The Philippines is a country with a long history of colonization, strongly influencing its culture and traditions. This impact extends well beyond language and food and into the many superstitions that locals take to heart. With an Animist, pre-colonial past (with likely Hindu-Buddhist influences), followed by a major conversion into Christianity, The Philippines claims ownership of a very interesting, diverse mix of beliefs.
Enter a Filipino household with a staircase and begin chanting “Oro (gold), plata (silver), mata (death)”, taking one step up with each word. Most likely, upon reaching the top step, the chant will end with either oro or plata. This is because many Filipinos will go to great lengths to avoid ending in mata which denotes bad luck. The two preceding words on the other hand, obviously denote good fortune.
When sitting at the dining table for a meal and someone gets up to leave before the rest of the group finishes, everybody left at the table should turn their plates to ensure safe travels for the person leaving. Another meal superstition (though more loosely believed) is that the table should not start being cleared while people are still eating. If this is done, it is believed that the last person left dining will live a lonely life.
This superstition is called “pagpag” (the shaking off of dirt). In the context of a wake, it means going elsewhere after attending the wake before heading home to shake off the spirit of the deceased lest it follows you home. Superstitions surrounding wakes are among the most widely practiced by Filipinos still today. Another is that the family of the deceased should not drop off visitors at the door upon saying goodbye as it symbolizes dropping them off at their own deaths. And, as for serving food at wakes (be it heavy meals or light snacks) at Filipino wakes is customary, visitors should not make the mistake of taking any home with them (be it a small piece of candy), as it signifies inviting misfortune into your home.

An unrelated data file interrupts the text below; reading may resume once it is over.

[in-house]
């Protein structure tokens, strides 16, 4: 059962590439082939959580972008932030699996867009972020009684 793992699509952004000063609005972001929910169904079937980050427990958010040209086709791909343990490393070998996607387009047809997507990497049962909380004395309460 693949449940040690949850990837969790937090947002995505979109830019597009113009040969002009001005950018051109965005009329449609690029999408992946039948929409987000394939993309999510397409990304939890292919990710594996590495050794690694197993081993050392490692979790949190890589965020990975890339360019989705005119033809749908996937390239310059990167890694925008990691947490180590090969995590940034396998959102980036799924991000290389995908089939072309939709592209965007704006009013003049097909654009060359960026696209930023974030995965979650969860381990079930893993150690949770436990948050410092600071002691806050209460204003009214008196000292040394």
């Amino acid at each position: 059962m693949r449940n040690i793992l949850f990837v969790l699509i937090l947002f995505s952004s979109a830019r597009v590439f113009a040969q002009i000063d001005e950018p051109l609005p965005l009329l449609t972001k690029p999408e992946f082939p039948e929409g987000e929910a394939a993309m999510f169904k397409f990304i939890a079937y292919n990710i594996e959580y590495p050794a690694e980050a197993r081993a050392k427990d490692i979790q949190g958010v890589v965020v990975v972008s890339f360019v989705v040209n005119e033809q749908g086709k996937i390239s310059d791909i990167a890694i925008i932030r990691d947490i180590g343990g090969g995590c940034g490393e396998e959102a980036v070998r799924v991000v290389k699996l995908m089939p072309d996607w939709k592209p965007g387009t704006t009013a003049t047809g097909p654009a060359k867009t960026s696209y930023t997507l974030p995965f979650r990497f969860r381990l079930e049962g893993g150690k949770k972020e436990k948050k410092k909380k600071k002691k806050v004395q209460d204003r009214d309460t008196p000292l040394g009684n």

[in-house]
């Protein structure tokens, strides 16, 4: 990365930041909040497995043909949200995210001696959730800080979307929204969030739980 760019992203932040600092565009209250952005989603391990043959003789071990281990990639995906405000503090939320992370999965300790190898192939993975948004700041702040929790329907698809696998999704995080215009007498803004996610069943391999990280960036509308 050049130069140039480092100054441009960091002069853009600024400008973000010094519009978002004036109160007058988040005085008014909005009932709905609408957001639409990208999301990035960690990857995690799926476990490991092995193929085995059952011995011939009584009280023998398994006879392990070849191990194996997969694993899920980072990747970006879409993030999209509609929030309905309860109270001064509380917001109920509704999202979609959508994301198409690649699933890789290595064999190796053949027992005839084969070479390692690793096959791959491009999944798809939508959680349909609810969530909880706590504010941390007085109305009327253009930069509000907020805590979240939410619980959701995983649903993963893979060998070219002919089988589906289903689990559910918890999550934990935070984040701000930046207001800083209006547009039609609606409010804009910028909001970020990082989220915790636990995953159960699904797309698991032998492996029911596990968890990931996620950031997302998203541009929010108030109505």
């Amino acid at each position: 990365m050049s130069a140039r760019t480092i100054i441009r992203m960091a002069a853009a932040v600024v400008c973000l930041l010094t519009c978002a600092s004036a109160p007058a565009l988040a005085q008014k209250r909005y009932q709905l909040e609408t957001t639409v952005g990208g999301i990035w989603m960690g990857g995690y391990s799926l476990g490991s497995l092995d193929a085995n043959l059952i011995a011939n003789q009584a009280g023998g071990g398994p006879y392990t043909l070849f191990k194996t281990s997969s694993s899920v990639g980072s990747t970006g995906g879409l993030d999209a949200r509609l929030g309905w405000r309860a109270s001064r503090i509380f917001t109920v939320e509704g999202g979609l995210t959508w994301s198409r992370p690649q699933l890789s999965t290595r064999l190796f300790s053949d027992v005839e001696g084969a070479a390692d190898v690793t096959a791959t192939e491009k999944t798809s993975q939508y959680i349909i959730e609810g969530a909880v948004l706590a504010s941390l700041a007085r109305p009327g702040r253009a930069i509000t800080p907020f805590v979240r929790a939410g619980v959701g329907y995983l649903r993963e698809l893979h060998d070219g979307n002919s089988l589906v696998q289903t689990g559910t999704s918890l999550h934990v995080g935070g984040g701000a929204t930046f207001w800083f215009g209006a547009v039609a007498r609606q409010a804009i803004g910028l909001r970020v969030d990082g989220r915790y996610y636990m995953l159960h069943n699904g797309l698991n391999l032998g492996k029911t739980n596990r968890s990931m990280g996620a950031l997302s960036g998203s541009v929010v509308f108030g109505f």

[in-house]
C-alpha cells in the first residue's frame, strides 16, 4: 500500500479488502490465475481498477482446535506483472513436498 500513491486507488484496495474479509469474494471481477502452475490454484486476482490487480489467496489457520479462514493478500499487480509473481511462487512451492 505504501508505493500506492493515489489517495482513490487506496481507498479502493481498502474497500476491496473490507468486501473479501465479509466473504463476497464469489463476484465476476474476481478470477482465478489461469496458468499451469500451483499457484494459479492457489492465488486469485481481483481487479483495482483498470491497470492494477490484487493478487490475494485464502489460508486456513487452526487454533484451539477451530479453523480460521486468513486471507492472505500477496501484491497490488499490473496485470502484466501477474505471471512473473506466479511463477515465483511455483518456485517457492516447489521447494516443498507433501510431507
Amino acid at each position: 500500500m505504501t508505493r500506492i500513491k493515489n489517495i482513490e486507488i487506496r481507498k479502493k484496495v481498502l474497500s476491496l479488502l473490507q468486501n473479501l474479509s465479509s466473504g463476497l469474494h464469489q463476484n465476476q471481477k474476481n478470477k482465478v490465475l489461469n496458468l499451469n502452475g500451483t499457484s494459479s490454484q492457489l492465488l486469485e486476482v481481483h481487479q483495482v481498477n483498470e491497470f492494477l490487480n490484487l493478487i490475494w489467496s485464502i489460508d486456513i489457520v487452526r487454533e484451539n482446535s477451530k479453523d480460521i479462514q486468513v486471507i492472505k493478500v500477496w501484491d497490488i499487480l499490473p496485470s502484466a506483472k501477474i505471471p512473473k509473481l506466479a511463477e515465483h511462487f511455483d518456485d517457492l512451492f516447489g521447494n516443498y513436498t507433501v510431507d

A very common line used by Filipinos when knocking on someone’s door is “Tao (person) po!“. Many assume it refers to the knocker calling out to ask if there are any people inside, when actually, it is said to stem from the knocker reassuring the people inside that s/he is a person and not a possibly harmful supernatural creature.
This superstition is called “sukob” and advises against siblings marrying within the same year as it is said to divide the luck between the two marriages. Another type of sukob advises against marriages within the same year as the death of an immediate family member. Pushing to do so is considered bad luck.
Another wedding-related superstition is that the bride should never try on her dress before the big day. This is said to bring bad luck and cause the cancellation of the union.
This ever-present dish at Filipino gatherings is believed to represent long life. And while Filipinos today may joke and laugh about actually believing that this noodle dish is served for long life, it remains a staple at nearly every birthday feast.
Filipino folklore is rich with a variety of elementals, from giants smoking tobacco, to small, grumpy, old men living in anthills. Stories of these creatures fill the childhoods of many Filipino children, inciting both intrigue and fear. Many superstitions still surround the beliefs in such creatures today. Among the most practiced is the saying of “tabi tabi po” (excuse me) when passing through places where elementals are likely to dwell. These places are usually outdoors, such as anthills and Balete trees. Failure to do so and disturbing such creatures may lead to unexplained sickness that can only be cured by an albularyo (folk healer).
It’s difficult to restrain from playing with cute babies or complimenting their parents on their adorable features, but doing so in the Philippines is believed by some, to be a potential cause of illness. Referred to as either “usog” or “bati”, this superstition says that when a person with strong energy greets a child, the child may soon after suffer from unexplainable discomfort. This is why, especially in the countryside, older people know to say “pwera usog” when showing fondness over children. This is meant to counter any usog that may have happened otherwise. If this isn’t said, and parents attribute certain maladies of their children to usog, they may ask the greeter to smear their saliva on the suffering child’s forehead as a cure.
In the Philippines, there is an assumption that when items around the house go missing and reappear, this is caused by dwendes or playful elves. While mischievous, these little creatures are believed to be mostly harmless – aside from the type that take small children.